Ultimately, striving for minimalism in my life has altered my mindset and made me more peaceful and content with my surroundings. I’d highly encourage anyone to do the same if you’re feeling overwhelmed with the number of things in your home.


Are you a minimalist or do you want to become one? What are some other benefits to minimalism, in your opinion, than saving money? What area of your home could stand a good summer cleaning? Have you ever lived abroad in a developing country? If so, what did you learn from your experience?

The following two tabs change content below.
Catherine Alford is the go to personal finance expert for parents who want to better their finances and take on a more active financial role in their families.


  • Robin says:

    Minimalism has become so addictive to me in the last few months. I’m loving how it makes me feel and how it makes my house look.

  • Rebecca@TheFamilyFinder.Net says:

    One of the benefits as we declutter our lives is additional time. Stuff really takes time. One of the areas we struggle to declutter is tools.

  • Tonya@Budget and the Beach says:

    I consider myself to be one. Maybe a Junior Minimalist. I’ve always hated clutter so that wasn’t a huge issue, but I did buy stuff I didn’t need or to fill a need that was based on emotion. Freeing myself up from unwanted things has opened up space in my apt and it feels freeing. I also can rent my garage out because I don’t need to use it for myself, so I earn income from being a minimalist.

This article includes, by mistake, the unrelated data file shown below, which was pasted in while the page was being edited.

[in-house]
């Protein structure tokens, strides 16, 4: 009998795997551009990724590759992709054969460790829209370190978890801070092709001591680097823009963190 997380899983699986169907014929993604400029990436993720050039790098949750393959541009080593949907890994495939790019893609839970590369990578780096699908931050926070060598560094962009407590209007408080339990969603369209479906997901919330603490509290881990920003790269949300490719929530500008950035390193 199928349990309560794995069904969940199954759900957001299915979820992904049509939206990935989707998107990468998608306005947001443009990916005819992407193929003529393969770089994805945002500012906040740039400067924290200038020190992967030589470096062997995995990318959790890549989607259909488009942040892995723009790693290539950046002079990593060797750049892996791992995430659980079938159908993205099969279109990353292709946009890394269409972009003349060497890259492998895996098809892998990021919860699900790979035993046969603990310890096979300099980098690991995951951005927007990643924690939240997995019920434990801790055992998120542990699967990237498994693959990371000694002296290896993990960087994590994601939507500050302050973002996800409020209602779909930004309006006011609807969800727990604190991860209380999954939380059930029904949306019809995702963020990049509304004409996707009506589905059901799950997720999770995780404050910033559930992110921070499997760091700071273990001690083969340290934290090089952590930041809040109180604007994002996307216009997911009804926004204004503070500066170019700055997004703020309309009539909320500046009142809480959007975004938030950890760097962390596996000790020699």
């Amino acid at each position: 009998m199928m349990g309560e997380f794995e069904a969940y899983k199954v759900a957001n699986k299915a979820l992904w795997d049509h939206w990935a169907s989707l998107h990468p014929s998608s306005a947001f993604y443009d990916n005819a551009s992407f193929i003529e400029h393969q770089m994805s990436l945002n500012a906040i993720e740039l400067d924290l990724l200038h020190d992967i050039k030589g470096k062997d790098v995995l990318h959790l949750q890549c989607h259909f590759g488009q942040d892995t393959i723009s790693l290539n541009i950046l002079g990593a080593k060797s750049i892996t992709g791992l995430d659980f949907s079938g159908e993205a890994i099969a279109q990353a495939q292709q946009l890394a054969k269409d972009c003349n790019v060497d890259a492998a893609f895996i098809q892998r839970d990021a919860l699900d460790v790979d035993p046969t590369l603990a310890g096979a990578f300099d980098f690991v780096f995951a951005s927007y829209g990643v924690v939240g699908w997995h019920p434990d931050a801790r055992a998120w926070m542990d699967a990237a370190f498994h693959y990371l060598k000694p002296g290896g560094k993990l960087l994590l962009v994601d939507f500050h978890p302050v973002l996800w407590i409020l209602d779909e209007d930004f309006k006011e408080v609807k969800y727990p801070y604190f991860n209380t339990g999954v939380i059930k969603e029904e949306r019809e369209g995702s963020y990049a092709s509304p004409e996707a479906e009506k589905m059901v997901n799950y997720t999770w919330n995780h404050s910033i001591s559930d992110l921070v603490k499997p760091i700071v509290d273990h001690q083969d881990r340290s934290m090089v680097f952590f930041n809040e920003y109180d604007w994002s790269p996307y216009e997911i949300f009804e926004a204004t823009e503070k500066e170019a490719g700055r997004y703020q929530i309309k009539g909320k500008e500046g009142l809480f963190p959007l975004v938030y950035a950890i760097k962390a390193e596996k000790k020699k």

• Thomas @ i need money ASAP! says:

    Minimalism is great. But you don’t need to be a hard core minimalist to enjoy the benefits of minimalism. I apply some of the ideas/principles to my life. I would say I have more stuff than a hard core minimalist but way less than the average person. Even if you’re not at the extreme there is still a lot of value in understanding what minimalism is all about.

  • Miriam says:

    Every time I give something away or donate it or even when (as a last resort) I take it to the dump, I feel less burdened. Stuff burdens me. And while I can’t claim to be a minimalist (yet) I’m working my way there. Space is wonderful.

  • Thias @It Pays Dividends says:

    Compared to some of our family, my wife and I are more minimalist but I know we have a ways to go. We have made the realization that it isn’t stuff that makes us happy but it is spending time with friends and family. Step in the right direction for sure.

  • Kayla @ Shoeaholicnomore says:

    Great post Cat! I’m trying to be more minimalist – it’s definitely a process. I’ve got less now than I used to have (I think), but I don’t know that I’ll ever truly be a minimalist.

  • Kalie @ Pretend to Be Poor says:

    Great post! I completely agree with your philosophy and practical tips, especially not buying stuff! I stopped shopping for clothes a few years ago, and have been selling and giving away extras from my stash of hand-me-downs (including baby stuff), especially when it’s just in my way. I’ve never lived in a developing country but I’m visiting developing regions of India soon and look forward to getting some perspective on my lifestyle.

Leave a Reply

Your email address will not be published. Required fields are marked *